Everything in the garden’s lovely: a dish from the menu at Gravetye Manor, with ingredients from its own grounds

Ninety five per cent of the vegetables and fruit served in the hotel's restaurant are from its beautiful garden

The majority of food these days has more air miles than Naomi Campbell. Not only in the Peruvian-jet-setting-strawberry sense, either, though schlepping a bit of fruit from the other side of the planet is never a terribly good thing. But it travels conceptually, too. Quite often, the dishes seems to have been conceived and, indeed, put together somewhere in international waters. A burger in New York may have aspirations to peerless brilliance, but in all likelihood it won't be a great deal different from the aspirant burgers of Greater Manchester. Same goes for sushi, same goes for your kale salads, same goes for your ceviche. Quite a lot of food now has no sense of place whatsoever.

Of course, culinary globalisation can be a good thing. It brings more choice, more flavours, more styles and techniques of cooking to our lives – and it would be churlish to deny that. It is a pleasure to stare down into a Hunanese hotpot and prod the delights within. But it can also be a strangulating pain, something that stymies creativity and creates a uniform, cookie-cutter food culture that has all the verve of a Farrow & Ball shop.

So, when you come across a restaurant serving food that can only come from that place, that looks, smells and tastes of that area, it is time to put down your burger and take notice. I did just that, metaphorically speaking, when I visited Gravetye Manor.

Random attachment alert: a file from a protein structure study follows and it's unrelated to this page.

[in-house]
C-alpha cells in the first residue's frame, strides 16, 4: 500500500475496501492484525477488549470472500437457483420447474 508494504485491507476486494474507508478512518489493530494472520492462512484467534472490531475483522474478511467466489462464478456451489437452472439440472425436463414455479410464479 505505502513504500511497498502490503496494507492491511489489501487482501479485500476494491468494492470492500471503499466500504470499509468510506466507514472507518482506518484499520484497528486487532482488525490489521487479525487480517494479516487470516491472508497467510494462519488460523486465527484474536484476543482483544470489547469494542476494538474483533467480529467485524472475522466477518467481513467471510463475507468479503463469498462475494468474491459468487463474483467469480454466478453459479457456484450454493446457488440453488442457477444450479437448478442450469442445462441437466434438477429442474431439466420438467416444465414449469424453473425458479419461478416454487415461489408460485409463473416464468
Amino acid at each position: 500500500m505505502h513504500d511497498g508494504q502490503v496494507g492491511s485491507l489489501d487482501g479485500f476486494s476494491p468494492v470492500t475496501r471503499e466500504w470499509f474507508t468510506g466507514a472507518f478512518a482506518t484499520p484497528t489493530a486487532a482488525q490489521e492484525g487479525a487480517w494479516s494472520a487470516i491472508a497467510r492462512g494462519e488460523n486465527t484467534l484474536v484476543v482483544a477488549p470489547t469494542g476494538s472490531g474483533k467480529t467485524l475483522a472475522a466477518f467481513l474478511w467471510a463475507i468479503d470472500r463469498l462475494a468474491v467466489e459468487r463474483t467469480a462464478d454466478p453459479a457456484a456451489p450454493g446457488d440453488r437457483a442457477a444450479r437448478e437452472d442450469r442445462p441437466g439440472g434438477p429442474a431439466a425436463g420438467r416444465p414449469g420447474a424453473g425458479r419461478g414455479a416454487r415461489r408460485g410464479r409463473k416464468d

Before I set off, I wasn't expecting a great deal. I had read that it was a 17-room, 16th-century hotel in East Grinstead in West Sussex, that it had a beautiful garden by green-fingered Victorian William Robinson, and I had clocked that it had picked up a Michelin star in 2008. And I thought, "Very nice, sounds boring".

I arrived there on Sunday, tired, fed up and 30 minutes late, after an unfortunate excursion on a rail replacement bus. The ire soon drained through the soles of the wellies I'd borrowed to go round the gardens in, though. The grounds, with their nine gardeners, are so big, so beautiful, so in-bloom that they envelope you in charm. But they also have a much more practical purpose.

The first thing you notice when you look at the seven-course tasting menu is the opening course: a Gravetye Manor salad – which, as the menu explains, is a confit hen's yolk with crisp brassicas and marinated root veg. So far, so unexceptional. Yet every single component of that dish comes from that garden – and it goes on. The carrots with the Orkney scallops, the potatoes, the beets, the fennel, the apples, the rhubarb, which all come later in a beautiful fevered dream of dishes, are all from the garden. Ninety five per cent of the vegetables and fruit served on these plates is from the grounds. Ninety five per cent! And you see it on the plate, in the freshness of the colours, in the edible flowers from the gardens scattered over the plate of foie gras that people are ordering around me. And you see it in the rich, overflowing flavour, the zing of freshness.

The place deserves more credit, and more attention. It is a bona fide example of that usually most faux of things: field-to-fork food. This is a restaurant that knows its place and doesn't need Google Maps to find it.